Rutgers Makes No Apologies for Promoting Diversity

by Rutgers President Richard L. McCormick
As submitted; an edited version was published in The Philadelphia Inquirer on January 21, 2005.

In a recent op-ed, attorney Greg Sullivan criticized Rutgers University’s appointment of Jonathan Alger as General Counsel on the basis that Mr. Alger played a prominent role in defending the University of Michigan’s admissions policies in the Grutter and Gratz cases.

I will not and need not defend Rutgers’ hiring of Jon Alger, an immensely talented lawyer who is nationally recognized for his expertise on a wide range of issues important to higher education including academic freedom, intellectual property, media rights, and distance education. But I do take exception to Mr. Sullivan’s characterization as “racialist mischief” policies that have been deemed constitutional twice by the United States Supreme Court: first in Bakke (1978) and recently in Grutter (2003). The Supreme Court in both opinions endorsed the pursuit of diversity in admissions as constitutionally permissible. Mr. Sullivan seems to base his criticism of our hiring decision on Mr. Alger’s role as an effective advocate in convincing the Court to continue to allow educational institutions to foster diversity in admissions. If that is the case, it is a criticism we happily accept.

Rutgers takes seriously its responsibility to prepare students to live and work in a diverse democracy and a global economy. Our students are better prepared for the workplace because of the opportunity to learn in a diverse environment. When you attend school with people who are different from you, who come from unfamiliar backgrounds and bring divergent perspectives, you are more challenged intellectually and more fully prepared for life and work than you would be if your classmates and teachers all looked alike and came from similar economic circumstances and social backgrounds. For that reason, Rutgers takes great care in the admissions process to ensure an excellent and richly diverse student body.

It is gratifying to see that in surveys of our graduating students, more than 90 percent agree that a multicultural environment is important and that the university promotes respect for diversity. The U.S. Supreme Court also agrees that diversity has value in and outside the classroom. In Grutter, the Court applauded “the substantial, important, and laudable educational benefits that diversity is designed to produce, including cross-racial understanding and the breaking down of racial stereotypes.” We at Rutgers agree with the Court’s determination that diversity and excellence go hand in hand.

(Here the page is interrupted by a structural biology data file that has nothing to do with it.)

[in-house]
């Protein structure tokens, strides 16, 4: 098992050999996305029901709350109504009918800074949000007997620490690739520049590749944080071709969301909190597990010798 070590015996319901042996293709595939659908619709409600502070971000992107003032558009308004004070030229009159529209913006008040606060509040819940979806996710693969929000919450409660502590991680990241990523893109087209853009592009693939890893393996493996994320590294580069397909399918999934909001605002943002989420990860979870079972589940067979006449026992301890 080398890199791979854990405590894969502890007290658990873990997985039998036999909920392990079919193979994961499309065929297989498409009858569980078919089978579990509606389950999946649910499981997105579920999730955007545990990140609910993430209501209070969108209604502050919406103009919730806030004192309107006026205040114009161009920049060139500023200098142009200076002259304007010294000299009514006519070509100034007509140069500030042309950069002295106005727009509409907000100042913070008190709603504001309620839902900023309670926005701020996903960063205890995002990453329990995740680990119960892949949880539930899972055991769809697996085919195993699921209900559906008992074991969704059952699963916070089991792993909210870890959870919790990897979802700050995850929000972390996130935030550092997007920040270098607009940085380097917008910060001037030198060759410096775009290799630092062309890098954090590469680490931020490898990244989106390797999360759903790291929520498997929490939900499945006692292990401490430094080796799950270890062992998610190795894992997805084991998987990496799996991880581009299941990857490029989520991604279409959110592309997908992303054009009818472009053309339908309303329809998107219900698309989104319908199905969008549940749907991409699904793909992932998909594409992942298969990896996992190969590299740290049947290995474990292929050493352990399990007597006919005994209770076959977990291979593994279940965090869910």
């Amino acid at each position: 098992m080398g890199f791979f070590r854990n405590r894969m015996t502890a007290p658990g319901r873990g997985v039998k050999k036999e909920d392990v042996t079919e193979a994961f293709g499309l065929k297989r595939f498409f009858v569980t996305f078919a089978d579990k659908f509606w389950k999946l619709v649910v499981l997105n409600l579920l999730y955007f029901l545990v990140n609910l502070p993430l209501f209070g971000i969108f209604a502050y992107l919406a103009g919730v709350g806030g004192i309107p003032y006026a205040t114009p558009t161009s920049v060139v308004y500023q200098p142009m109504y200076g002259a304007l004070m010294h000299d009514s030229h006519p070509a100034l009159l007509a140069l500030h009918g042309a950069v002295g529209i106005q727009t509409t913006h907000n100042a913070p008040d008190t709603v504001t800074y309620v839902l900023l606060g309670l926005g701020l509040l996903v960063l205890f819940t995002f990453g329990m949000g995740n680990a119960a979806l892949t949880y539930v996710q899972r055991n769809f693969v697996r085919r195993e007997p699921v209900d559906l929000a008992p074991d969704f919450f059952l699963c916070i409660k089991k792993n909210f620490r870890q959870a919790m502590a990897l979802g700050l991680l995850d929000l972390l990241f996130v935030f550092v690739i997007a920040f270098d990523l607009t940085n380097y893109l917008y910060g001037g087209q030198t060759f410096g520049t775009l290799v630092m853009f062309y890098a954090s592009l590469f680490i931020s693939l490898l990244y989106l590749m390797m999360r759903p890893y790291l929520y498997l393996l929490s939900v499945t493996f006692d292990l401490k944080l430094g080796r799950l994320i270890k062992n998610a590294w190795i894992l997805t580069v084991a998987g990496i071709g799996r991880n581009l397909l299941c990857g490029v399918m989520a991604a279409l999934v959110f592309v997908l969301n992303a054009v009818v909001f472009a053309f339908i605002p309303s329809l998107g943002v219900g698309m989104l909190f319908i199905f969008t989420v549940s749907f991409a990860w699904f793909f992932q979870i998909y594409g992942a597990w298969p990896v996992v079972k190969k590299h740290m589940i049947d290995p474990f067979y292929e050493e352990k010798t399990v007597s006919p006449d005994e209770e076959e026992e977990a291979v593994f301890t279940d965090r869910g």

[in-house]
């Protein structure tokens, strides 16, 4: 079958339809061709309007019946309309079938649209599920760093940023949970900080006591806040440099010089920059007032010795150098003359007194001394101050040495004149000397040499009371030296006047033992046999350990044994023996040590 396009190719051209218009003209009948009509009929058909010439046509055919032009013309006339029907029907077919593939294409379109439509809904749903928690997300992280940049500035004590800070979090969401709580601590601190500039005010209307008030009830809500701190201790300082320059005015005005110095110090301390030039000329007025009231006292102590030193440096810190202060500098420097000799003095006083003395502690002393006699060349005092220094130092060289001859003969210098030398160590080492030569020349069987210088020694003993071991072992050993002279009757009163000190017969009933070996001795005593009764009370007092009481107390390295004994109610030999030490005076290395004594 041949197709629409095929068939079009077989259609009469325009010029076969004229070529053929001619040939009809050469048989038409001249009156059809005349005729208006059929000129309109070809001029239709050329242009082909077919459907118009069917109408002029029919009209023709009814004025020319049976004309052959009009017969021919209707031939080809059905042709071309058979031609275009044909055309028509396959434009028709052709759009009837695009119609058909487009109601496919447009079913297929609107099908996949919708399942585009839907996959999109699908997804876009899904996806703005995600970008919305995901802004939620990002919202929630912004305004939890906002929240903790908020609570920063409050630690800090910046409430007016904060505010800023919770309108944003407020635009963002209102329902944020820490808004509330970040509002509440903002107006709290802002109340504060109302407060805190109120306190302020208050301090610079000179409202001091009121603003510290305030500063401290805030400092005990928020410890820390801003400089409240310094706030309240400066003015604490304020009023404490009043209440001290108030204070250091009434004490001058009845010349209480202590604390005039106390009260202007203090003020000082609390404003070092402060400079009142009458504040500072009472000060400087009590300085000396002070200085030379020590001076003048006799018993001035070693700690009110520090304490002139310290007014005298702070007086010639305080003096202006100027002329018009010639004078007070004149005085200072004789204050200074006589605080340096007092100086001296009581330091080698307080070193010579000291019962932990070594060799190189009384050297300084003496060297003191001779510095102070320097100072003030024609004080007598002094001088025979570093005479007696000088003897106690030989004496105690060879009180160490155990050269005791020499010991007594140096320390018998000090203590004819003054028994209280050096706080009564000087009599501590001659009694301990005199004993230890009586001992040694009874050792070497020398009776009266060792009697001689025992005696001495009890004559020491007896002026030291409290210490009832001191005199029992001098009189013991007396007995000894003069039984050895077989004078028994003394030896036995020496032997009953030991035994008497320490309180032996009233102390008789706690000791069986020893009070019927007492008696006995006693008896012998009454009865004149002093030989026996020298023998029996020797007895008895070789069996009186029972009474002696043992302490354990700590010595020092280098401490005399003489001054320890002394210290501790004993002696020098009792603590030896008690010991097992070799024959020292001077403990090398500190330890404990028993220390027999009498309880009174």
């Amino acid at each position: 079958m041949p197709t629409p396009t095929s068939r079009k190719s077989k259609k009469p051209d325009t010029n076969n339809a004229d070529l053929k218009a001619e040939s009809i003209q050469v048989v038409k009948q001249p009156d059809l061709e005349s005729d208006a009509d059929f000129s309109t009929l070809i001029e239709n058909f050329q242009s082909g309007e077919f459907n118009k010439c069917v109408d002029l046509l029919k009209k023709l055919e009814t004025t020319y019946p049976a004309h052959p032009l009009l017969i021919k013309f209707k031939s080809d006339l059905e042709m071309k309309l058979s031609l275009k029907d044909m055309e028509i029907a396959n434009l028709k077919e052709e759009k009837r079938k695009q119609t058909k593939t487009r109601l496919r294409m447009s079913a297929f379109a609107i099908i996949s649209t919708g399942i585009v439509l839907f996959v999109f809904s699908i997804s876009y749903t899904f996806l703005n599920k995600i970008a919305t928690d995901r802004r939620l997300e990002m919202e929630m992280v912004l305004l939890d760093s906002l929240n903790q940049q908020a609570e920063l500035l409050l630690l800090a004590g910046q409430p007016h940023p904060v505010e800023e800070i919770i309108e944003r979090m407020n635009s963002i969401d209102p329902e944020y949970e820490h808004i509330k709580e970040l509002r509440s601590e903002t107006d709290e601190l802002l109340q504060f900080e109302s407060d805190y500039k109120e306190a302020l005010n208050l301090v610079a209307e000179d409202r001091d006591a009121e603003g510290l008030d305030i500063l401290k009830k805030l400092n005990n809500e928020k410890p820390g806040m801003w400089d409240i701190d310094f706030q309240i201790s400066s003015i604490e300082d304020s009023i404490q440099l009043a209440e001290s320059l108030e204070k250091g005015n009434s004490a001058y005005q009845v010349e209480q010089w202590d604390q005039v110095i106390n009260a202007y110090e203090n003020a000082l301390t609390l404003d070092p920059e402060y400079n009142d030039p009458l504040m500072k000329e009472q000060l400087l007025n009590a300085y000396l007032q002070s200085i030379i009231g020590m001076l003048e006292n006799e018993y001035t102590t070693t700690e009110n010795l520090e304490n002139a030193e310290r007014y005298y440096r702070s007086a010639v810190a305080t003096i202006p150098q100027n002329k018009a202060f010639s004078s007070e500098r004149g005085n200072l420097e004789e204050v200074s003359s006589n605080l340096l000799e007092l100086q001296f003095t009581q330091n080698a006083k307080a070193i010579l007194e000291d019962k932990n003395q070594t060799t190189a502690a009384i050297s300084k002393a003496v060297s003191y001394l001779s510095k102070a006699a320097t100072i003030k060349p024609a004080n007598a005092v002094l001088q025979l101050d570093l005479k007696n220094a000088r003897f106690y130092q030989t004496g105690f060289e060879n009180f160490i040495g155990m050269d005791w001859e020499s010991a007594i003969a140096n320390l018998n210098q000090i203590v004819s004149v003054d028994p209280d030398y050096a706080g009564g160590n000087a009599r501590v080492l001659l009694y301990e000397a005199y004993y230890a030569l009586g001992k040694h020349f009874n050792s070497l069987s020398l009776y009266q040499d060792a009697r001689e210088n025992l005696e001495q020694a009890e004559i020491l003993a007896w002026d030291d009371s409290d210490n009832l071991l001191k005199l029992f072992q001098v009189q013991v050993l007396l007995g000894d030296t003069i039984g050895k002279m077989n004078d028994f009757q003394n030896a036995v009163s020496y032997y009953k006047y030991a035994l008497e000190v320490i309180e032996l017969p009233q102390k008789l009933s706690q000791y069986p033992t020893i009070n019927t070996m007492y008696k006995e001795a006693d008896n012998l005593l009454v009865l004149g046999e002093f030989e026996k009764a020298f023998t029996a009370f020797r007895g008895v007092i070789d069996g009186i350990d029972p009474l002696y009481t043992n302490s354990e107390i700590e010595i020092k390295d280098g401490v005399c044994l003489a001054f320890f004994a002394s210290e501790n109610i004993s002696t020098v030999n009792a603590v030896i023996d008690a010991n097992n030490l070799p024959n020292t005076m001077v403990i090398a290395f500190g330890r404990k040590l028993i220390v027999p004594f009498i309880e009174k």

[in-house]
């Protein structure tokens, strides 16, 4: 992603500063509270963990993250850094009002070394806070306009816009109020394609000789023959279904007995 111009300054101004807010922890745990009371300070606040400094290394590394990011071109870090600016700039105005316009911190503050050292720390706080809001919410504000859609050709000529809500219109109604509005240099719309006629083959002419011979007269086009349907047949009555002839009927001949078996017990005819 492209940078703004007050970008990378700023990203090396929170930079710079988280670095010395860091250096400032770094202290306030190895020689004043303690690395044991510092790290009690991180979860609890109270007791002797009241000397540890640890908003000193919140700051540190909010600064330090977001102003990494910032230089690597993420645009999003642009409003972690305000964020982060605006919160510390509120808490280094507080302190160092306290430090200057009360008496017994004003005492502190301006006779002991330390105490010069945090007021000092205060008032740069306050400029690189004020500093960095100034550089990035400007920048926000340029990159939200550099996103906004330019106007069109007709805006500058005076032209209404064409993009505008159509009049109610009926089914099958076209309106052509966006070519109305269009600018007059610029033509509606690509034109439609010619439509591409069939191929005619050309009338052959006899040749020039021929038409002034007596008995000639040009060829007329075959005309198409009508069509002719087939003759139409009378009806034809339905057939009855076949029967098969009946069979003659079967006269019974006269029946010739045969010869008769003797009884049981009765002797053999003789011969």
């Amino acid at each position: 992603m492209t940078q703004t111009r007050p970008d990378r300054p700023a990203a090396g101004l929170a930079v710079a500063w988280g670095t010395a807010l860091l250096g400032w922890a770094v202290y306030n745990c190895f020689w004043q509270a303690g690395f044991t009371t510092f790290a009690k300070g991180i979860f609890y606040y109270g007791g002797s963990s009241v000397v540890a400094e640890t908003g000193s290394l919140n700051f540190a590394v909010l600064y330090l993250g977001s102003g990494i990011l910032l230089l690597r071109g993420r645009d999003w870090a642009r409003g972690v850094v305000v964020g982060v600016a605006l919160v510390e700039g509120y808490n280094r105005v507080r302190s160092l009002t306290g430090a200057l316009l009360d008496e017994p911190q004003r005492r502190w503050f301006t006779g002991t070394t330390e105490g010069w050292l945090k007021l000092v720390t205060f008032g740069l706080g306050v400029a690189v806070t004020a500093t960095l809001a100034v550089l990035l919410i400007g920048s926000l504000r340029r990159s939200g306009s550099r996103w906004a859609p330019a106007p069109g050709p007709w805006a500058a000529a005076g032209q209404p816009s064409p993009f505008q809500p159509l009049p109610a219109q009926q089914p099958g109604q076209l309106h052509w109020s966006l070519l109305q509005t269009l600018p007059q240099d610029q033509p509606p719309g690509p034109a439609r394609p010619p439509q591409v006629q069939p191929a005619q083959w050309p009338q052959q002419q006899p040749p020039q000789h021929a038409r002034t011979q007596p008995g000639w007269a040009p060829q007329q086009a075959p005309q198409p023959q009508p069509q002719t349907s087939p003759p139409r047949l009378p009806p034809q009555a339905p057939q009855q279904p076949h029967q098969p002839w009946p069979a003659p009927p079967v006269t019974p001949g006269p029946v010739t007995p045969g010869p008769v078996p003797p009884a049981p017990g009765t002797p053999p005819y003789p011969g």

Mr. Sullivan is patently wrong in the claims he made about admissions procedures at our law schools in Newark and Camden. Neither law school “sets aside” a percentage of its entering places for minorities or anyone else. To do so would be unconstitutional under Bakke and Grutter. Rather, both schools strive to enroll a diverse class based on a broad range of factors, of which race is only one. Among the many other factors are educational experience, employment record, socio-economic background, extraordinary family circumstances, international travel and living, and community service and leadership.

Diversity is a core value of Rutgers. We believe strongly in its educational value, and we make no apologies for promoting intellectual, political, social, economic, ethnic, religious, gender, and racial diversity – and access for qualified students from a wide variety of backgrounds – on all our campuses. Furthermore, we take pride in the role our university has played in diversifying the legal profession and other sectors of the state’s workforce.

Rutgers will continue to pursue a broadly diverse student body within the guidelines the Supreme Court has provided. This is a challenge we welcome not only as an educational institution but also as the largest public research university in the great and remarkably diverse state of New Jersey.